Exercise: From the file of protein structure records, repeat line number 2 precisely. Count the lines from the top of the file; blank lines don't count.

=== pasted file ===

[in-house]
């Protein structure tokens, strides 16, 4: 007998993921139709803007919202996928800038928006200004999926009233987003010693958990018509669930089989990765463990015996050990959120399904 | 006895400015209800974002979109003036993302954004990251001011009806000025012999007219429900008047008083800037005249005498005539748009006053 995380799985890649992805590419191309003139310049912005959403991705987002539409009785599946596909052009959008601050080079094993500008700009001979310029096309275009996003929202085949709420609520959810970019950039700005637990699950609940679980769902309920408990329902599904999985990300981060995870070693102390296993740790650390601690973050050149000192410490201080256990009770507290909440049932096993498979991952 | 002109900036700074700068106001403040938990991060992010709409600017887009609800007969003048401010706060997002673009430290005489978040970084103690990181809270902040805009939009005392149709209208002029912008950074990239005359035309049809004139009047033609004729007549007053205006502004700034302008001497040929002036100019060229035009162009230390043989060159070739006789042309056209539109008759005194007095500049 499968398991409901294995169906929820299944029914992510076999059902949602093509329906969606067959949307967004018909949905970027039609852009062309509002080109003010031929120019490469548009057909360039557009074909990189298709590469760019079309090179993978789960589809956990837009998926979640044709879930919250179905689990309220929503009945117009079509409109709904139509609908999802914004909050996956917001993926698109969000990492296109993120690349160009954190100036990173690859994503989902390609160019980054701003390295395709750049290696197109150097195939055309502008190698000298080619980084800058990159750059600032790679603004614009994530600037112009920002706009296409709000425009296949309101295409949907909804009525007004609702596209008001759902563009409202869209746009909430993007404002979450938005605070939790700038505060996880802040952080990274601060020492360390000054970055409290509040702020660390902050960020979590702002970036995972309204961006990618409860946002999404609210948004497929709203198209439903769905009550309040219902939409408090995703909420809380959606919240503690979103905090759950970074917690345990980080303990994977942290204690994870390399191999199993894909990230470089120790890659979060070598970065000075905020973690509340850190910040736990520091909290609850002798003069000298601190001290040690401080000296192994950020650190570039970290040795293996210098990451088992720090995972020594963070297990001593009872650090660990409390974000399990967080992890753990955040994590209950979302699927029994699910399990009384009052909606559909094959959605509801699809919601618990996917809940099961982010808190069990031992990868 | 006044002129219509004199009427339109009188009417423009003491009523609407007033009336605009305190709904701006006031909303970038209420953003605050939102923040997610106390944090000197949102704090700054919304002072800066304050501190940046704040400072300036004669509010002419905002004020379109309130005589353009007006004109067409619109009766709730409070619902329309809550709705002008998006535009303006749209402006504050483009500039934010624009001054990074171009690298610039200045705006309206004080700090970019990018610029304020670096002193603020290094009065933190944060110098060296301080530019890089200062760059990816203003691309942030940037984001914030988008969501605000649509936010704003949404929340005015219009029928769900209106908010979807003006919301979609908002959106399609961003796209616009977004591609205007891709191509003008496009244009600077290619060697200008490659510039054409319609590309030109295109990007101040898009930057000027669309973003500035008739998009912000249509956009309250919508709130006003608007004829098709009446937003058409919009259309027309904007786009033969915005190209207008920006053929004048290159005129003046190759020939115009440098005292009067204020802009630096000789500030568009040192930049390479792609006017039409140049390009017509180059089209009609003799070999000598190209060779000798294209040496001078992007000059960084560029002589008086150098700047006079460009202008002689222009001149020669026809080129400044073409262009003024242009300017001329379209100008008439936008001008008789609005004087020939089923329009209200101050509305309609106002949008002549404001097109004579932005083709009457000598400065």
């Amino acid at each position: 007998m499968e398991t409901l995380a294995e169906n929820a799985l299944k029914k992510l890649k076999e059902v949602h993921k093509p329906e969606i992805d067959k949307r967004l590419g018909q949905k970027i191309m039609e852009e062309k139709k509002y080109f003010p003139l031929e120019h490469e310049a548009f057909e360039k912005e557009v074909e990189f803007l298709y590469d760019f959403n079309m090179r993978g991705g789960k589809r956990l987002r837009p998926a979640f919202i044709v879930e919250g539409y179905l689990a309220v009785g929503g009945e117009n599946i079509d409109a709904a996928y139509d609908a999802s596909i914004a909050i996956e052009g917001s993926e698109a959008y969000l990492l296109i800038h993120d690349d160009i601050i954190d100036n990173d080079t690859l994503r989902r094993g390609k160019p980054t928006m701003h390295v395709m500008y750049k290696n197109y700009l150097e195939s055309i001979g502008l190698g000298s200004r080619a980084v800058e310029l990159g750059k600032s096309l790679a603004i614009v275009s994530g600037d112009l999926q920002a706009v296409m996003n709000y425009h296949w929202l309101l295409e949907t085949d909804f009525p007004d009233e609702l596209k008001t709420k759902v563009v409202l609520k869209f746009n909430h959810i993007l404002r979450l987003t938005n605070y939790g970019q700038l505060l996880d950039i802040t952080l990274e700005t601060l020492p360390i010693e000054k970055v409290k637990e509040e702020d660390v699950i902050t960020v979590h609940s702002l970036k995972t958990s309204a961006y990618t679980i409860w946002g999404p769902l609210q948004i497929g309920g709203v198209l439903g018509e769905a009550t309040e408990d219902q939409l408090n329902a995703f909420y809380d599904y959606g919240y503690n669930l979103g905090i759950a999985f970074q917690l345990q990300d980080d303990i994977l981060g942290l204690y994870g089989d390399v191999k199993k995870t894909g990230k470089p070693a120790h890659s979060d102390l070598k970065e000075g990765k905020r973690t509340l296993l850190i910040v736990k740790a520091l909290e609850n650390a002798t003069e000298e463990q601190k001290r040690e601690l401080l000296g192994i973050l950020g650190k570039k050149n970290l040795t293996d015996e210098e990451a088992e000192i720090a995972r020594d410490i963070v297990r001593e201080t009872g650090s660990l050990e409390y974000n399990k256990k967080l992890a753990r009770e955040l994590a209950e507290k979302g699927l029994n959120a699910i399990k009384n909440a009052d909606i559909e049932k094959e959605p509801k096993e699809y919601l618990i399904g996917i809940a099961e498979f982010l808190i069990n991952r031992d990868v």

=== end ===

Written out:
């Protein structure tokens, strides 16, 4: 007998993921139709803007919202996928800038928006200004999926009233987003010693958990018509669930089989990765463990015996050990959120399904 | 006895400015209800974002979109003036993302954004990251001011009806000025012999007219429900008047008083800037005249005498005539748009006053 995380799985890649992805590419191309003139310049912005959403991705987002539409009785599946596909052009959008601050080079094993500008700009001979310029096309275009996003929202085949709420609520959810970019950039700005637990699950609940679980769902309920408990329902599904999985990300981060995870070693102390296993740790650390601690973050050149000192410490201080256990009770507290909440049932096993498979991952 | 002109900036700074700068106001403040938990991060992010709409600017887009609800007969003048401010706060997002673009430290005489978040970084103690990181809270902040805009939009005392149709209208002029912008950074990239005359035309049809004139009047033609004729007549007053205006502004700034302008001497040929002036100019060229035009162009230390043989060159070739006789042309056209539109008759005194007095500049 499968398991409901294995169906929820299944029914992510076999059902949602093509329906969606067959949307967004018909949905970027039609852009062309509002080109003010031929120019490469548009057909360039557009074909990189298709590469760019079309090179993978789960589809956990837009998926979640044709879930919250179905689990309220929503009945117009079509409109709904139509609908999802914004909050996956917001993926698109969000990492296109993120690349160009954190100036990173690859994503989902390609160019980054701003390295395709750049290696197109150097195939055309502008190698000298080619980084800058990159750059600032790679603004614009994530600037112009920002706009296409709000425009296949309101295409949907909804009525007004609702596209008001759902563009409202869209746009909430993007404002979450938005605070939790700038505060996880802040952080990274601060020492360390000054970055409290509040702020660390902050960020979590702002970036995972309204961006990618409860946002999404609210948004497929709203198209439903769905009550309040219902939409408090995703909420809380959606919240503690979103905090759950970074917690345990980080303990994977942290204690994870390399191999199993894909990230470089120790890659979060070598970065000075905020973690509340850190910040736990520091909290609850002798003069000298601190001290040690401080000296192994950020650190570039970290040795293996210098990451088992720090995972020594963070297990001593009872650090660990409390974000399990967080992890753990955040994590209950979302699927029994699910399990009384009052909606559909094959959605509801699809919601618990996917809940099961982010808190069990031992990868 | 006044002129219509004199009427339109009188009417423009003491009523609407007033009336605009305190709904701006006031909303970038209420953003605050939102923040997610106390944090000197949102704090700054919304002072800066304050501190940046704040400072300036004669509010002419905002004020379109309130005589353009007006004109067409619109009766709730409070619902329309809550709705002008998006535009303006749209402006504050483009500039934010624009001054990074171009690298610039200045705006309206004080700090970019990018610029304020670096002193603020290094009065933190944060110098060296301080530019890089200062760059990816203003691309942030940037984001914030988008969501605000649509936010704003949404929340005015219009029928769900209106908010979807003006919301979609908002959106399609961003796209616009977004591609205007891709191509003008496009244009600077290619060697200008490659510039054409319609590309030109295109990007101040898009930057000027669309973003500035008739998009912000249509956009309250919508709130006003608007004829098709009446937003058409919009259309027309904007786009033969915005190209207008920006053929004048290159005129003046190759020939115009440098005292009067204020802009630096000789500030568009040192930049390479792609006017039409140049390009017509180059089209009609003799070999000598190209060779000798294209040496001078992007000059960084560029002589008086150098700047006079460009202008002689222009001149020669026809080129400044073409262009003024242009300017001329379209100008008439936008001008008789609005004087020939089923329009209200101050509305309609106002949008002549404001097109004579932005083709009457000598400065």